FRIDAY, Aug. 15, 2008 (HealthDay News) -- Statins might quickly help reverse erectile dysfunction among men who have metabolic syndrome, new animal research suggests.
A threat to cardiovascular health, metabolic syndrome is also known to raise the risk for erectile dysfunction (ED). The current finding indicates that statins may reduce levels of a specific protein that contributes to ED.
"Each condition of metabolic syndrome phenomenon -- high blood pressure, type 2 diabetes and obesity -- independently raises the risk for erectile dysfunction just on their own," explained study author Christopher J. Wingard, an associate professor of physiology with the Brody School of Medicine at East Carolina University in Greenville, N.C. "And so, when all are present in combination as part of this syndrome, you have a situation where you don't even need to be as diabetic or hypertensive as you might otherwise have to be to experience erectile dysfunction. And that fact has been raising concern among clinicians."
"So, we followed up on case reports and anecdotal evidence that statins being used to lower cholesterol over a six- to eight-week period among patients with metabolic syndrome seemed to also quickly improve erections -- even before cholesterol levels go down," Wingard added. "And in an animal model, we found this to be the case."
Wingard and his colleagues presented their findings recently at the American Urological Association Foundation Summer Research Conference, in Linthicum, Md.
The effort to evaluate the possibility of using statins to treat ED focused on 16- to 20-week-old lean and obese rats, all of whom were given one of three statins on a daily basis for between three to five days.
The researchers then assessed erectile function in the rats. At the same time, they also measured any changes in levels of certain key proteins that they believed could be involved in triggering the onset of ED.
The authors found that the statins were able to quickly relieve some of the vascular constriction associated with metabolic syndrome that can bring about ED.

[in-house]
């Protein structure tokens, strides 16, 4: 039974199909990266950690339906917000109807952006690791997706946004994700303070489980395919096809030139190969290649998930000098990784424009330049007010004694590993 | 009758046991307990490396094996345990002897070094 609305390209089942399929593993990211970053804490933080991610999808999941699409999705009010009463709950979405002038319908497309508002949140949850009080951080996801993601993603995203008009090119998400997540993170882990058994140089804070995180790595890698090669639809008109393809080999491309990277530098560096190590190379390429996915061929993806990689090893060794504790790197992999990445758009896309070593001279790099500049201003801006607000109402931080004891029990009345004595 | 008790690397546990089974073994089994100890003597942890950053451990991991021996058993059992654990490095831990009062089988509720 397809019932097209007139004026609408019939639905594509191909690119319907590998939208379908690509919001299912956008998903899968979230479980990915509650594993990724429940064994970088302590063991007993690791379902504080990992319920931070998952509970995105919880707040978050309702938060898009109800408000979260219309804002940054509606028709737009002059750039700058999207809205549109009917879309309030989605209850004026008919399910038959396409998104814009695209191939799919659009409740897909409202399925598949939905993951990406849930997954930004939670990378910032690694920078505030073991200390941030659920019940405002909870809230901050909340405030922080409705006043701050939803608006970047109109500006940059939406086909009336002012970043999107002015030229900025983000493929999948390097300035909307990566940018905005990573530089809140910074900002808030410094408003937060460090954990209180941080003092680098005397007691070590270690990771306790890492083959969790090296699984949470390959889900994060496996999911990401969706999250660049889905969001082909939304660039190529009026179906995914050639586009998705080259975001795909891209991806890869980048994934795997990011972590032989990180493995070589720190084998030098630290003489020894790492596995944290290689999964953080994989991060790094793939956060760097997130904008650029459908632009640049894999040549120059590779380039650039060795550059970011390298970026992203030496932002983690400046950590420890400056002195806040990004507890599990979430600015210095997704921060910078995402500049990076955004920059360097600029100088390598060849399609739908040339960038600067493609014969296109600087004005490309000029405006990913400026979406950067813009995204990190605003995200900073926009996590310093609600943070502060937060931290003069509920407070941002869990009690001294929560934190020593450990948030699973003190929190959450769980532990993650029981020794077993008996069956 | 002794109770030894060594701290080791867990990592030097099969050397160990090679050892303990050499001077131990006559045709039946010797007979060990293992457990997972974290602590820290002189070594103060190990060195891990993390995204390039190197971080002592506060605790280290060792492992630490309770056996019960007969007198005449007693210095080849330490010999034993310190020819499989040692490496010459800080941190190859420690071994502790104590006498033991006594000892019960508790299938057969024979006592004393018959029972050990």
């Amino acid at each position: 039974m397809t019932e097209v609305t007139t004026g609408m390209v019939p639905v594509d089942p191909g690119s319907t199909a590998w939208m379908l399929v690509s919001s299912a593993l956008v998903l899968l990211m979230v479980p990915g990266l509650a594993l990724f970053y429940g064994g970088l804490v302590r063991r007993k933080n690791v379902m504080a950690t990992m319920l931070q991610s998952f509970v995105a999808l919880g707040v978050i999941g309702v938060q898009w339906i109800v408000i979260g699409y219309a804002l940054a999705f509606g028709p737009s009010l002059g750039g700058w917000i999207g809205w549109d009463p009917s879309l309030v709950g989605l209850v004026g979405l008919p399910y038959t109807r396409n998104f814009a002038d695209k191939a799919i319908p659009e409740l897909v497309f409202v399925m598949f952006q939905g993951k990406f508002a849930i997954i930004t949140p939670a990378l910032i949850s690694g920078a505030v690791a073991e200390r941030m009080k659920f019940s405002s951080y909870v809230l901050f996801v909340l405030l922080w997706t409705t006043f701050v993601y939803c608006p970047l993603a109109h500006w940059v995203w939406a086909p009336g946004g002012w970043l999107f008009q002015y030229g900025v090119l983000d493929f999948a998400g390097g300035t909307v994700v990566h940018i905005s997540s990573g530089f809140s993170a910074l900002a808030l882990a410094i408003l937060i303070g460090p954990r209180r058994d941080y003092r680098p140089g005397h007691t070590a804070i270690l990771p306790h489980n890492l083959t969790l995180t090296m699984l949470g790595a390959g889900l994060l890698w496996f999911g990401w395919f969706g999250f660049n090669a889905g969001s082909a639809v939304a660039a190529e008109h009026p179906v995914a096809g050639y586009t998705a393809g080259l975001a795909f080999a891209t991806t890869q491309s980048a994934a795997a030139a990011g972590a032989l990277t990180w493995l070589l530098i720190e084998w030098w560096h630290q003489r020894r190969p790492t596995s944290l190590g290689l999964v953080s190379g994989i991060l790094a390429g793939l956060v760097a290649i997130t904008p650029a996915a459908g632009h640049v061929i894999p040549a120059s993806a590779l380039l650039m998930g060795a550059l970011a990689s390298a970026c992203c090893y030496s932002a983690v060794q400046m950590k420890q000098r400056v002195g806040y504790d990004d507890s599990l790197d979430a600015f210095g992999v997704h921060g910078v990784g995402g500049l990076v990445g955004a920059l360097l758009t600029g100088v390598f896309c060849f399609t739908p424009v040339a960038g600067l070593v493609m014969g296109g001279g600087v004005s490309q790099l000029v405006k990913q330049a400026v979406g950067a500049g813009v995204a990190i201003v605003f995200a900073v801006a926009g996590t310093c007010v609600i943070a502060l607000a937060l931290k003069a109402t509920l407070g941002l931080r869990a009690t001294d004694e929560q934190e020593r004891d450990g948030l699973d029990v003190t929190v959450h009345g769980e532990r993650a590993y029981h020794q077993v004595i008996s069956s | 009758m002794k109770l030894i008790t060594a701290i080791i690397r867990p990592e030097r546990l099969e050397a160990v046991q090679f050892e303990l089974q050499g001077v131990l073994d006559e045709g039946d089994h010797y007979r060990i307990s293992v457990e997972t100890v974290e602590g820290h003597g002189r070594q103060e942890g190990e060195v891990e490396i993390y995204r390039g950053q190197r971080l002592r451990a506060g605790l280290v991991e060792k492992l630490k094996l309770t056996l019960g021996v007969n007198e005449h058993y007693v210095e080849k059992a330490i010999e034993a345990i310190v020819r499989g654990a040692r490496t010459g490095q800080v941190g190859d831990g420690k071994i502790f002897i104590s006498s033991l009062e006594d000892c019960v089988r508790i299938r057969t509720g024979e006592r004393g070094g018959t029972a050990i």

They further noted that the way in which the statins appeared to have their effect was by inhibiting the expression -- and lowering the levels -- of a particular protein known as Rho-kinase. This protein had previously been cited as a possible culprit in vascular constriction of penile smooth muscle.
Wingard suggested that more research is sure to follow, to explore whether the findings would apply to patients following a long-term regimen of statin treatment.
However, Dr. Arnold Melman, chairman of the department of urology at Albert Einstein College of Medicine in New York City, described the findings as "very preliminary."
"Statins are used by everyone under the sun, and, as far as I know, there's been no hard evidence that it can be used to treat erectile dysfunction," he said. "On the other hand, it may be that it could prevent or modify some of the other risk factors for erectile dysfunction."
"This is because we do know that an increase in Rho-kinase leads to heightened tone of the corpus smooth muscle, which is one of the causes of erectile dysfunction," Melman noted. "So, while I wouldn't go too far with this, and I would probably not see statins becoming a primary treatment for erectile dysfunction, if these findings turn out to be true, then there could perhaps be an additional good use for statins."
For more on erectile dysfunction, visit the American Academy of Family Physicians.